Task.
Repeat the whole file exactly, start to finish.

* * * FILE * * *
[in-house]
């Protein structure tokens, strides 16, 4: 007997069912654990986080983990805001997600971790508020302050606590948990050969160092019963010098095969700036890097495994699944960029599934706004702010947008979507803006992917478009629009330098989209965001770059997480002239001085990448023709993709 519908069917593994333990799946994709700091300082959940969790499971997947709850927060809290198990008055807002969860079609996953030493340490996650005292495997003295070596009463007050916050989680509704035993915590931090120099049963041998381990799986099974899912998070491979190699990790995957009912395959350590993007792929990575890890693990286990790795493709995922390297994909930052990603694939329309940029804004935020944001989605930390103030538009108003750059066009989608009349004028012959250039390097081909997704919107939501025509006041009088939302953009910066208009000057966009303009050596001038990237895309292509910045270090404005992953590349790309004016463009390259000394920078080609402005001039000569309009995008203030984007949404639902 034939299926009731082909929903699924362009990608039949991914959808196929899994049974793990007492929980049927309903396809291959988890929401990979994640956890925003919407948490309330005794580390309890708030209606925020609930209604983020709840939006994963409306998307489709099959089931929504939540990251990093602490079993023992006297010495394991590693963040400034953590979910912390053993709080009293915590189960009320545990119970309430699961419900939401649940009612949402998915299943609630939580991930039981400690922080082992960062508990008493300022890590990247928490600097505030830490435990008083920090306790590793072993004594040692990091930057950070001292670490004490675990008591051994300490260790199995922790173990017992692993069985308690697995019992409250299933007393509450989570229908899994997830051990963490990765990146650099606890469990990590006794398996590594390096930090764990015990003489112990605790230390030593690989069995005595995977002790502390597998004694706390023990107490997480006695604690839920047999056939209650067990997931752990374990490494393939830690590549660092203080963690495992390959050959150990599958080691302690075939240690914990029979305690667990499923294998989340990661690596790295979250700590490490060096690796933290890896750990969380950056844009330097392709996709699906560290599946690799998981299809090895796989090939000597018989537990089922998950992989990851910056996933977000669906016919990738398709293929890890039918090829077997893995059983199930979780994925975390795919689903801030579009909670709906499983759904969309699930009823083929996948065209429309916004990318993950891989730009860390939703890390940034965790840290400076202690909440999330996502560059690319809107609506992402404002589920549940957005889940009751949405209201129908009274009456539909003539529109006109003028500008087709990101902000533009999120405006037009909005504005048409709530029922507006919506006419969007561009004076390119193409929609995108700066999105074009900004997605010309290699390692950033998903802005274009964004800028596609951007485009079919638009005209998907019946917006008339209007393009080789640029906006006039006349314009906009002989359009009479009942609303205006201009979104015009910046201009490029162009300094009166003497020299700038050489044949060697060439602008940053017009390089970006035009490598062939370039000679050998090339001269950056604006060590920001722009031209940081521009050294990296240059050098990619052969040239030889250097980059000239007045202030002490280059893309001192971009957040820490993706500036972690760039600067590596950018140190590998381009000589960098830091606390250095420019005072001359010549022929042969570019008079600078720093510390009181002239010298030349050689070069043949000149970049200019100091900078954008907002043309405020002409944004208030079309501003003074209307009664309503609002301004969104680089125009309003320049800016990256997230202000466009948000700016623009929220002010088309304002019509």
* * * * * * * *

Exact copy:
[in-house]
């Protein structure tokens, strides 16, 4: 007997069912654990986080983990805001997600971790508020302050606590948990050969160092019963010098095969700036890097495994699944960029599934706004702010947008979507803006992917478009629009330098989209965001770059997480002239001085990448023709993709 519908069917593994333990799946994709700091300082959940969790499971997947709850927060809290198990008055807002969860079609996953030493340490996650005292495997003295070596009463007050916050989680509704035993915590931090120099049963041998381990799986099974899912998070491979190699990790995957009912395959350590993007792929990575890890693990286990790795493709995922390297994909930052990603694939329309940029804004935020944001989605930390103030538009108003750059066009989608009349004028012959250039390097081909997704919107939501025509006041009088939302953009910066208009000057966009303009050596001038990237895309292509910045270090404005992953590349790309004016463009390259000394920078080609402005001039000569309009995008203030984007949404639902 034939299926009731082909929903699924362009990608039949991914959808196929899994049974793990007492929980049927309903396809291959988890929401990979994640956890925003919407948490309330005794580390309890708030209606925020609930209604983020709840939006994963409306998307489709099959089931929504939540990251990093602490079993023992006297010495394991590693963040400034953590979910912390053993709080009293915590189960009320545990119970309430699961419900939401649940009612949402998915299943609630939580991930039981400690922080082992960062508990008493300022890590990247928490600097505030830490435990008083920090306790590793072993004594040692990091930057950070001292670490004490675990008591051994300490260790199995922790173990017992692993069985308690697995019992409250299933007393509450989570229908899994997830051990963490990765990146650099606890469990990590006794398996590594390096930090764990015990003489112990605790230390030593690989069995005595995977002790502390597998004694706390023990107490997480006695604690839920047999056939209650067990997931752990374990490494393939830690590549660092203080963690495992390959050959150990599958080691302690075939240690914990029979305690667990499923294998989340990661690596790295979250700590490490060096690796933290890896750990969380950056844009330097392709996709699906560290599946690799998981299809090895796989090939000597018989537990089922998950992989990851910056996933977000669906016919990738398709293929890890039918090829077997893995059983199930979780994925975390795919689903801030579009909670709906499983759904969309699930009823083929996948065209429309916004990318993950891989730009860390939703890390940034965790840290400076202690909440999330996502560059690319809107609506992402404002589920549940957005889940009751949405209201129908009274009456539909003539529109006109003028500008087709990101902000533009999120405006037009909005504005048409709530029922507006919506006419969007561009004076390119193409929609995108700066999105074009900004997605010309290699390692950033998903802005274009964004800028596609951007485009079919638009005209998907019946917006008339209007393009080789640029906006006039006349314009906009002989359009009479009942609303205006201009979104015009910046201009490029162009300094009166003497020299700038050489044949060697060439602008940053017009390089970006035009490598062939370039000679050998090339001269950056604006060590920001722009031209940081521009050294990296240059050098990619052969040239030889250097980059000239007045202030002490280059893309001192971009957040820490993706500036972690760039600067590596950018140190590998381009000589960098830091606390250095420019005072001359010549022929042969570019008079600078720093510390009181002239010298030349050689070069043949000149970049200019100091900078954008907002043309405020002409944004208030079309501003003074209307009664309503609002301004969104680089125009309003320049800016990256997230202000466009948000700016623009929220002010088309304002019509």